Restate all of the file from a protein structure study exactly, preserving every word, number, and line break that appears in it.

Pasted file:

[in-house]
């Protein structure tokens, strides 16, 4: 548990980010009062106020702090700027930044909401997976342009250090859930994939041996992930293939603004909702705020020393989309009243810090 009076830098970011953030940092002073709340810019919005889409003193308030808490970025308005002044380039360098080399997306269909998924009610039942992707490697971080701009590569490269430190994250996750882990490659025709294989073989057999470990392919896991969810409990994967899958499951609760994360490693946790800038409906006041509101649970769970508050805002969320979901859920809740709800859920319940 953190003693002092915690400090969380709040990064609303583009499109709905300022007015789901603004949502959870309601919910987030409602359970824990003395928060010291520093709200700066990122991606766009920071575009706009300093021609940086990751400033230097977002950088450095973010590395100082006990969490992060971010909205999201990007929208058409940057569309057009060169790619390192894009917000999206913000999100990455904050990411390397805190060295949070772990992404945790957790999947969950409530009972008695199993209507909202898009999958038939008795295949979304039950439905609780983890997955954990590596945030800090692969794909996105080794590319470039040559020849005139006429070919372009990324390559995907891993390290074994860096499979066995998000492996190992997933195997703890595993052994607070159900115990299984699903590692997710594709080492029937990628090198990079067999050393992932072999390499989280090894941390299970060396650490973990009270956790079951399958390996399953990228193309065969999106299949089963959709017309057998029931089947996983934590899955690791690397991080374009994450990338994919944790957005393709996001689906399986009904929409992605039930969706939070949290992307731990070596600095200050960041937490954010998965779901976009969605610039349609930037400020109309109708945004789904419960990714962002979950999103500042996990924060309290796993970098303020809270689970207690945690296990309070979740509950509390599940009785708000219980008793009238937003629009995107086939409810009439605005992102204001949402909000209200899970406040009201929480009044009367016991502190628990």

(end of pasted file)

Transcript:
[in-house]
């Protein structure tokens, strides 16, 4: 548990980010009062106020702090700027930044909401997976342009250090859930994939041996992930293939603004909702705020020393989309009243810090 009076830098970011953030940092002073709340810019919005889409003193308030808490970025308005002044380039360098080399997306269909998924009610039942992707490697971080701009590569490269430190994250996750882990490659025709294989073989057999470990392919896991969810409990994967899958499951609760994360490693946790800038409906006041509101649970769970508050805002969320979901859920809740709800859920319940 953190003693002092915690400090969380709040990064609303583009499109709905300022007015789901603004949502959870309601919910987030409602359970824990003395928060010291520093709200700066990122991606766009920071575009706009300093021609940086990751400033230097977002950088450095973010590395100082006990969490992060971010909205999201990007929208058409940057569309057009060169790619390192894009917000999206913000999100990455904050990411390397805190060295949070772990992404945790957790999947969950409530009972008695199993209507909202898009999958038939008795295949979304039950439905609780983890997955954990590596945030800090692969794909996105080794590319470039040559020849005139006429070919372009990324390559995907891993390290074994860096499979066995998000492996190992997933195997703890595993052994607070159900115990299984699903590692997710594709080492029937990628090198990079067999050393992932072999390499989280090894941390299970060396650490973990009270956790079951399958390996399953990228193309065969999106299949089963959709017309057998029931089947996983934590899955690791690397991080374009994450990338994919944790957005393709996001689906399986009904929409992605039930969706939070949290992307731990070596600095200050960041937490954010998965779901976009969605610039349609930037400020109309109708945004789904419960990714962002979950999103500042996990924060309290796993970098303020809270689970207690945690296990309070979740509950509390599940009785708000219980008793009238937003629009995107086939409810009439605005992102204001949402909000209200899970406040009201929480009044009367016991502190628990």